A number of inhaled medications used to treat respiratory diseases (such as asthma and COPD) will soon becandidates for generic drugs due to the expiration of existing patents. If these drugs can be offered asgenerics, reduced costs may be possible while maintaining safety and efficacy, which will benefit consumersand the health care system. It has been suggested that low-cost pharmacokinetic (PK) studies, which monitorconcentrations in the blood or urine, could be used to demonstrate equivalence. However, a betterunderstanding of regional and local drug deposition patterns in the lung is required.The objective of this study is to advance the development of an existing CFD model of orally inhaleddrug products that can account for inhaler characteristics (spray or air-jet momentum), drugphysicochemical properties (aerodynamic size distribution, evaporation and condensation,dissolution) and physiological parameters (breathing pattern, geometry, disease state) on local andregional drug deposition throughout the airways. In a previous study (sponsored by the US FDA) theproposed CFD model accurately predicted mouth-throat (MT) and upper tracheobronchial (TB) deposition fromcommercial MDI and DPI inhalers, based on validation with concurrent in vitro experiments, and the model wasdemonstrated to predict drug deposition throughout the entire TB region. In this newly proposed study, theexisting CFD model will be extended to predict deposition throughout the lungs (TB and alveolar regions) withthe inclusion of wall motion. Models will be developed that can account for intersubject variability in terms ofboth geometry and inhalation waveforms. An emphasis of the current project will be on comparing bothin vitro experiments and CFD predictions with available in vivo studies in terms of lung drug deliveryand drug depositional distribution within the airways. To achieve this overall objective, the followingspecific aims are proposed.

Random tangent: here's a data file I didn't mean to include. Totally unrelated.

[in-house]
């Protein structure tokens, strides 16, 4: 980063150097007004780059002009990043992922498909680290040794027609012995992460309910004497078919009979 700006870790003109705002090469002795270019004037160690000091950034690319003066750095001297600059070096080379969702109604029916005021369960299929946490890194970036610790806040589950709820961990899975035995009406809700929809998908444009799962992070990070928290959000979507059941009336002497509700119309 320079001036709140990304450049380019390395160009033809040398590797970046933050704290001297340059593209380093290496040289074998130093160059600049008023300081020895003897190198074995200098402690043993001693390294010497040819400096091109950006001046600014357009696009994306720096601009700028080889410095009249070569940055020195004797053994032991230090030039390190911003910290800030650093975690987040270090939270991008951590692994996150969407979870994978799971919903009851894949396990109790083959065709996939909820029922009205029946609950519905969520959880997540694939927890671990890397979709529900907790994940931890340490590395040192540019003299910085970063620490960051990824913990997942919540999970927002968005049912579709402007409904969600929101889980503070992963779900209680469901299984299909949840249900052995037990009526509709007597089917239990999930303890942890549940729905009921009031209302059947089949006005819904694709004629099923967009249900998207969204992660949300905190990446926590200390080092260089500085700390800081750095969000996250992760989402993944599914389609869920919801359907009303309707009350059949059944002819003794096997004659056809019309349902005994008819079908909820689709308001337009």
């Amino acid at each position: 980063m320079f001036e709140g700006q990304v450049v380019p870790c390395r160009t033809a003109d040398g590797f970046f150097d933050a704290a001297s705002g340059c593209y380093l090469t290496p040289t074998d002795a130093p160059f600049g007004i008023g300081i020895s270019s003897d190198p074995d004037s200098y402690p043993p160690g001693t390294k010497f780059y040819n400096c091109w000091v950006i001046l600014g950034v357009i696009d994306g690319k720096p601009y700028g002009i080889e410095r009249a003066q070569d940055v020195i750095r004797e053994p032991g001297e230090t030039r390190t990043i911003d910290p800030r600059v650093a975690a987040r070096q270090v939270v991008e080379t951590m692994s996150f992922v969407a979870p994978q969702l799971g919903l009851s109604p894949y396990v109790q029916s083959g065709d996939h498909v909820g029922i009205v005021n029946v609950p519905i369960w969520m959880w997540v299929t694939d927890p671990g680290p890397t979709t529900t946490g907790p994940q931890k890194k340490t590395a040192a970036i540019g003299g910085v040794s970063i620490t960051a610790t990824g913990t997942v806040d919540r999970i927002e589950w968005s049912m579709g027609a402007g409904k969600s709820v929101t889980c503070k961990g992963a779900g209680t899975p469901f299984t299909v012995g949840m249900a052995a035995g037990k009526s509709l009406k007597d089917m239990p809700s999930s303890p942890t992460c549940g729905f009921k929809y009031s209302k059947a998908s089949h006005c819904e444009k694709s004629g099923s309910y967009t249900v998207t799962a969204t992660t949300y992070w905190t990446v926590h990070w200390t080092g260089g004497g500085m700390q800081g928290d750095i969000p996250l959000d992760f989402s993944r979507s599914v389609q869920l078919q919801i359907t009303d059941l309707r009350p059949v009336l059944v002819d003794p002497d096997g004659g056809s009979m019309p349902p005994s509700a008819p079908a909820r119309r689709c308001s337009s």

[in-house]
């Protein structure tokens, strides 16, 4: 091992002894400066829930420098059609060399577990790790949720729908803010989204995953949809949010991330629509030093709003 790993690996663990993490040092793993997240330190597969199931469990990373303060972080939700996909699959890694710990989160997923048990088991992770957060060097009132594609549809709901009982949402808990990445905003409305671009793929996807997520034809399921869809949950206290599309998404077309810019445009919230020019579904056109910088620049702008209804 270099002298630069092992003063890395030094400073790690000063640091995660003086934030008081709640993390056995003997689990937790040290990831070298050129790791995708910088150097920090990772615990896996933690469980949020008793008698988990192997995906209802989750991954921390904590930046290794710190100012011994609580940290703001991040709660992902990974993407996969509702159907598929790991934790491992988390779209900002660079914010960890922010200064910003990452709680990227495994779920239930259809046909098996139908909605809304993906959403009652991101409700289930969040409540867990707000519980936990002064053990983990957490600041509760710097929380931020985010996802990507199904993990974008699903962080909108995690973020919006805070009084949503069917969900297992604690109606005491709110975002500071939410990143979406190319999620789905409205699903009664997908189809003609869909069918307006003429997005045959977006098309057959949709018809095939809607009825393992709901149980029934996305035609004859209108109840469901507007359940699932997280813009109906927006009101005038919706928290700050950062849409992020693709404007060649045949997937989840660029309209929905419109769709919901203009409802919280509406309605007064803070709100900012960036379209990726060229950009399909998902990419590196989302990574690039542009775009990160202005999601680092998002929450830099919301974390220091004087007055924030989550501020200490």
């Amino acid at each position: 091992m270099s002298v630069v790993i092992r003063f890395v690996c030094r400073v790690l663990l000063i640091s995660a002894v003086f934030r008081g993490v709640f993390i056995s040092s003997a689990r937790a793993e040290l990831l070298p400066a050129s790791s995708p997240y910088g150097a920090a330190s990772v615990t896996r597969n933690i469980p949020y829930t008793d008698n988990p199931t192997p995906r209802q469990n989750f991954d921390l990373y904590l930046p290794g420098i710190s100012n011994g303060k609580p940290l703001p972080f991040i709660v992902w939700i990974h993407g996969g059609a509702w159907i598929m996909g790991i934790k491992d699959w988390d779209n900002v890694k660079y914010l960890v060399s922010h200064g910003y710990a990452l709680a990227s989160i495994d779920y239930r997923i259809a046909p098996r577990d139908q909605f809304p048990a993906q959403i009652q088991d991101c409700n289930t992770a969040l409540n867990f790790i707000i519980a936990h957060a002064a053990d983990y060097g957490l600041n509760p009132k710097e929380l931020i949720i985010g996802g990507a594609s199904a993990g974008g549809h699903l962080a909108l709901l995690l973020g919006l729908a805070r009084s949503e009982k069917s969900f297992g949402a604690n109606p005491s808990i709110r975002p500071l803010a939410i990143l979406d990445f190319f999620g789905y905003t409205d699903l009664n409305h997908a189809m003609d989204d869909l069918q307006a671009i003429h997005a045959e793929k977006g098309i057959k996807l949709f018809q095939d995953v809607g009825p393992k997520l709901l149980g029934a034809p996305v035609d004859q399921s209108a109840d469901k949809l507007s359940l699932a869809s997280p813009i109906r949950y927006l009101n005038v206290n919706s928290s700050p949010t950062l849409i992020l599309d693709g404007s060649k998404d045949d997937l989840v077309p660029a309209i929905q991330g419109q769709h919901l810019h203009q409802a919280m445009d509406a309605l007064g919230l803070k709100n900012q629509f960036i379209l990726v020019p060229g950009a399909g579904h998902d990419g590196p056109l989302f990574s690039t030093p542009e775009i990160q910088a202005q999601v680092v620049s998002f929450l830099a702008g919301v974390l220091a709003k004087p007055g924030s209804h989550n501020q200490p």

Specific Aim 1 : Development and mesh generation of representative human airway geometries extendingfrom the mouth-throat to the alveolar regionSpecific Aim 2: Development of characteristic geometries and inhalation conditions that can provide a rangeof parameters within which inter-subject variability can be assessed for a populationSpecific Aim 3: Simulation of transport and deposition of polydisperse DPI aerosols in the entire airways ofhealthy small, medium, and large subjects with different breathing patterns and assess intersubject variabilitySpecific Aim 4: Simulation of transport and deposition of polydisperse drug particles in the entire airways ofasthmatic patients with different breathing parametersThe CFD model developed in this study will play a valuable role in the areas of inhaler design, selectingappropriate inhalation devices and inhalation flow conditions for optimal lung delivery, and determiningbioequivalence between devices. Based on the previous first year of model development, interestingdifferences in the TB and alveolar delivery between standard MDI and DPI inhalers used with correct andincorrect inhalation profiles were demonstrated. Both the developed CFD model and in vitro tests will beextensively compared with in vivo data and will give researchers two methods for rapidly predicting drugdistribution within the airways across a population. This new approach for determining drug deposition in thelungs coupled with low-cost PK data can ultimately be used to establish bioequivalence between generic andinnovator products without the need for costly and difficult to interpret pharmacodynamic studies. In addition,the methods proposed are independent of therapeutic class and therefore would be applicable as a universalmethod for all orally inhaled drug products.